Air Purification: The Peace Lily is recognized for its air-purifying capabilities, effectively removing toxins such as formaldehyde, benzene, and trichloroethylene from the indoor air. This makes it a valuable plant for improving indoor air quality.
Low Light Tolerance: Peace Lilies are well-suited for indoor environments with low to moderate light levels. While they prefer bright, indirect light, they can tolerate low-light conditions, making them suitable for spaces with limited sunlight.
Watering: These plants have a slight wilting mechanism to indicate when they need water. They are sensitive to overwatering, so it’s essential to allow the top inch of the soil to dry before watering again. Root rot and other problems might result from excessive irrigation.
Pet-Friendly: Peace Lilies are considered mildly toxic to pets, containing calcium oxalate crystals that can cause irritation and discomfort if ingested. Therefore, it’s best to keep them out of reach of curious pets.
Humidity: Peace Lilies appreciate higher humidity levels. Regular misting or placing a humidity tray nearby can help create a more favorable environment for the plant.
Easy Propagation: Propagating Peace Lilies is relatively straightforward and can be done through division during repotting. Separating the plant into smaller clumps and replanting them can yield new plants.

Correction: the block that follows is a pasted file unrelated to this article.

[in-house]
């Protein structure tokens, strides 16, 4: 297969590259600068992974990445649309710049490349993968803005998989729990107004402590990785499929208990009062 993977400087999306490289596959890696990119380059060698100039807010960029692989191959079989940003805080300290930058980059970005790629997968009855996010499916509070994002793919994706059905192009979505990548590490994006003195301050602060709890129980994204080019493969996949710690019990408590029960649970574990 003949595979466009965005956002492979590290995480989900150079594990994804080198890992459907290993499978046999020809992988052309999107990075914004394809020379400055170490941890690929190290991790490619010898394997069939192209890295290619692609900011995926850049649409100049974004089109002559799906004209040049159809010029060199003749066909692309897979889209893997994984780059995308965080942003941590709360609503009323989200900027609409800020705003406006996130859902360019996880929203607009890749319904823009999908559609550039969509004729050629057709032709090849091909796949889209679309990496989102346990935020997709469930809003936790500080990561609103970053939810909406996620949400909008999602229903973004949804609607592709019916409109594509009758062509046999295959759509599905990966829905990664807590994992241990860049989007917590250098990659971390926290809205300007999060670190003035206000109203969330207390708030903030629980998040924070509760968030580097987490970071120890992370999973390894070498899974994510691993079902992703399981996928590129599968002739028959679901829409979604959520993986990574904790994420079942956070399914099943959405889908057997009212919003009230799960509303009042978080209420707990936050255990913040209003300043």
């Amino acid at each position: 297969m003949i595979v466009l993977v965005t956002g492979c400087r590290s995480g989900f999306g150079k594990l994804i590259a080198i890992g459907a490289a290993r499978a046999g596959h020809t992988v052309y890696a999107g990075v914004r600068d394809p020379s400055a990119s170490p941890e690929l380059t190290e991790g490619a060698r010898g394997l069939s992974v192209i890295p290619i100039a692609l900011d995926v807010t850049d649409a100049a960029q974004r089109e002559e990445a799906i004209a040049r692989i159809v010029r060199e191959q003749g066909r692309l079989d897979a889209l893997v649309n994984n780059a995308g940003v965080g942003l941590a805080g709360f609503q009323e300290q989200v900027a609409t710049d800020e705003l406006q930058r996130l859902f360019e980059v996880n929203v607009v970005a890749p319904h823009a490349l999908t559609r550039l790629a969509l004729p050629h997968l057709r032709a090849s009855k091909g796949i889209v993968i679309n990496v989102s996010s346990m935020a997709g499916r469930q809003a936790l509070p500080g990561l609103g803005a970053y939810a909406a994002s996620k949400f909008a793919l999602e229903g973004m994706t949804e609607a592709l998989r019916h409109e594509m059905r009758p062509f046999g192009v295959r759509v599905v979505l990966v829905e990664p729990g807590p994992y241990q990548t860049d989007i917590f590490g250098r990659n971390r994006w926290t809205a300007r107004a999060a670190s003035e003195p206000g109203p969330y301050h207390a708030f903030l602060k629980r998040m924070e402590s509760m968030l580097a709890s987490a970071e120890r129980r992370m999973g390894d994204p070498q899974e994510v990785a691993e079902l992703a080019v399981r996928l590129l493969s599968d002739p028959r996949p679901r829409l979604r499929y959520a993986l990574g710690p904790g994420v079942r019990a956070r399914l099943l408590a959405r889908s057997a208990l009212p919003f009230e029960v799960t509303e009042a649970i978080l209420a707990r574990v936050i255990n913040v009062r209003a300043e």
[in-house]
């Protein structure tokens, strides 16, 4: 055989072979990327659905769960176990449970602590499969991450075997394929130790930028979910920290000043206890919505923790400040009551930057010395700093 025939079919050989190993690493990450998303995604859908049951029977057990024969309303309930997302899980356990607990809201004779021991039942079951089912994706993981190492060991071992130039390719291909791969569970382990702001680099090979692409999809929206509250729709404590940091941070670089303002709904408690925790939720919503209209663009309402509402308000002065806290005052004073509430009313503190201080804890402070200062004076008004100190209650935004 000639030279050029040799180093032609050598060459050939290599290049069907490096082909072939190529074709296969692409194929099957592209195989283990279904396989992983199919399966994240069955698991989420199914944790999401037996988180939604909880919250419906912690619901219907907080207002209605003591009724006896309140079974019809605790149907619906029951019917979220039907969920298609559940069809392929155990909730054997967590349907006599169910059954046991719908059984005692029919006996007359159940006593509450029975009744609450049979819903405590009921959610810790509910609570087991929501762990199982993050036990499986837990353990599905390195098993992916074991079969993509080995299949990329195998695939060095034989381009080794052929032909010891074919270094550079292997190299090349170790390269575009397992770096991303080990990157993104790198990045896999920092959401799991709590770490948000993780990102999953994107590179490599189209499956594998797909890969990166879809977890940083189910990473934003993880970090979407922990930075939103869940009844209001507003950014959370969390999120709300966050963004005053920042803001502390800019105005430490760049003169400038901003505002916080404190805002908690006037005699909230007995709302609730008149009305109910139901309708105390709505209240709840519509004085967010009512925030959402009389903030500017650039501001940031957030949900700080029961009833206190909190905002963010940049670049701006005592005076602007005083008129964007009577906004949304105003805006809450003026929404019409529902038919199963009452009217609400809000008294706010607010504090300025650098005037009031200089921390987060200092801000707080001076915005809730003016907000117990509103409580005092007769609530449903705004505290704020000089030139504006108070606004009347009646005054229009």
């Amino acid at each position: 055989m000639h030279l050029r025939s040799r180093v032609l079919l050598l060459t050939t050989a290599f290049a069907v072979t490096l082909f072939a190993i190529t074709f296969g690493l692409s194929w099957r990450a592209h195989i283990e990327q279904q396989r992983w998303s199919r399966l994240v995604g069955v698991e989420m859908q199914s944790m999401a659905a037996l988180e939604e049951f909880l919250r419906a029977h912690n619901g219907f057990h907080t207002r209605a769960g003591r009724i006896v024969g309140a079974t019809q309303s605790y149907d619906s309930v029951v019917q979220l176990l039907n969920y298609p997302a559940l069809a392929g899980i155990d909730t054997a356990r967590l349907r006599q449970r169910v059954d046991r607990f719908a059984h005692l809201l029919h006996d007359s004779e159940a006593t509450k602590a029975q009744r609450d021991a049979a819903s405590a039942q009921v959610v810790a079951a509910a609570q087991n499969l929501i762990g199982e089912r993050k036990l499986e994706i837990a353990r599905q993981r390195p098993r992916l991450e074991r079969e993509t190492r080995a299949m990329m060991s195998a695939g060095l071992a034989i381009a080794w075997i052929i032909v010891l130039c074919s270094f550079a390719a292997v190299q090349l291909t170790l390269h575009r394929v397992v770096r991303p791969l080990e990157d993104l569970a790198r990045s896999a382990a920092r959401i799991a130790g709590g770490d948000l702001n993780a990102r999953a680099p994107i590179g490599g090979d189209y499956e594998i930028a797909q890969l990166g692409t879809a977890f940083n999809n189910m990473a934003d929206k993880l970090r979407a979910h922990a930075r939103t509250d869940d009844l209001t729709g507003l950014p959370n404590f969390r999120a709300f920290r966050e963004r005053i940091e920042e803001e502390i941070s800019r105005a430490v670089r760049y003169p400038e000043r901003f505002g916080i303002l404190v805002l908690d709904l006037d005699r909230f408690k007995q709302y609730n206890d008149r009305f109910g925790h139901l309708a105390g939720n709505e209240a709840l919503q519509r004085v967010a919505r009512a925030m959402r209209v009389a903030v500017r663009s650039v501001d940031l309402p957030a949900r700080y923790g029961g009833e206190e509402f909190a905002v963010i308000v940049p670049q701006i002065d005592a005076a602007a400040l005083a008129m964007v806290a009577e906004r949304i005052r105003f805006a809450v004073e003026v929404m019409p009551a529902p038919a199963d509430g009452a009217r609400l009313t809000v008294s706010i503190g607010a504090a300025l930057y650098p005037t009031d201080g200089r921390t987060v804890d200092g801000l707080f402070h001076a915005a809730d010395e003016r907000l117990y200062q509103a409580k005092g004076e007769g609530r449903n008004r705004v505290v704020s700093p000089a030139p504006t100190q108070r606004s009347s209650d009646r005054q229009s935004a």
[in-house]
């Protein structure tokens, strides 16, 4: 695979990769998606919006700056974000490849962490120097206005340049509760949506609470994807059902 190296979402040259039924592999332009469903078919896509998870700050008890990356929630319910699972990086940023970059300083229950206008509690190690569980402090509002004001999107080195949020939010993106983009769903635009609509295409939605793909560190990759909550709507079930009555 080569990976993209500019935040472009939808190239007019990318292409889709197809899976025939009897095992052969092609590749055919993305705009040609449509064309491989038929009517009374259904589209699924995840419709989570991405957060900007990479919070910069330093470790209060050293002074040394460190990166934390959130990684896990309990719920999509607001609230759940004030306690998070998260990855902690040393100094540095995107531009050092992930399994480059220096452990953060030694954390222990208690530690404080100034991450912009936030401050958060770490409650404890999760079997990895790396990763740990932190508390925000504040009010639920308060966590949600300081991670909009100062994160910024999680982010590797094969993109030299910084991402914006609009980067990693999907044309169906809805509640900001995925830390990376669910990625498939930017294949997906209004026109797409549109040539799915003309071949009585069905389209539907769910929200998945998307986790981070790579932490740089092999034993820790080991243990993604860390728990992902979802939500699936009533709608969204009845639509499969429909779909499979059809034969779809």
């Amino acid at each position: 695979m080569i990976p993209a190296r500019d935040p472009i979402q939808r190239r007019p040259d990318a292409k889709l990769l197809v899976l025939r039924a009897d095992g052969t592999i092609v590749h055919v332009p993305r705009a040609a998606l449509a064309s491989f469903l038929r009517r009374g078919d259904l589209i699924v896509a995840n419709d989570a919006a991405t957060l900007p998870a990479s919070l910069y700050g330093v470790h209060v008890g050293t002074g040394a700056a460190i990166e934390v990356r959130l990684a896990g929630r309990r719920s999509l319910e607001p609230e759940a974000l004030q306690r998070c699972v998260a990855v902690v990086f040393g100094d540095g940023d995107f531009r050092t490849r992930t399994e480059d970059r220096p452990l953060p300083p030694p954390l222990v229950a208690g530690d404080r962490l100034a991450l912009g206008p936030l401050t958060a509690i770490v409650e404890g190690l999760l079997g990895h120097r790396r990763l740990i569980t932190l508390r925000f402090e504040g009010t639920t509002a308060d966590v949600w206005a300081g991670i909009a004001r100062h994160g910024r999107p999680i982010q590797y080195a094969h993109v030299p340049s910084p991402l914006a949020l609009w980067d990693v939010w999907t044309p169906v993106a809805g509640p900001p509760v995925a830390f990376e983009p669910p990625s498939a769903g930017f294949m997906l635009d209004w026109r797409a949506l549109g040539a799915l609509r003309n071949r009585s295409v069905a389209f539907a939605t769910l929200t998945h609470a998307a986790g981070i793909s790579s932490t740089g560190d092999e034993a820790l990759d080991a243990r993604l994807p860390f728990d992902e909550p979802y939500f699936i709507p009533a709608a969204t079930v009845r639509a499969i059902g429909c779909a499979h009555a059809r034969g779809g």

Feng Shui: In Feng Shui, the Peace Lily is believed to bring harmony and prosperity to a space. It is often placed in areas associated with the Wood element, such as the east and southeast corners of a room.
Allergies: While Peace Lilies are generally safe for most people, individuals with severe latex allergies might experience a reaction to the plant’s sap, as it contains latex-like substances.
Reblooming: After the initial bloom cycle, Peace Lilies can continue to produce flowers with proper care. Removing spent flowers and providing adequate light and water can encourage reblooming.
Peace Lilies are versatile and visually appealing, making them a popular choice for homes and offices. By providing them with the right conditions, you can enjoy their beautiful foliage and elegant flowers while also benefiting from their air-purifying properties.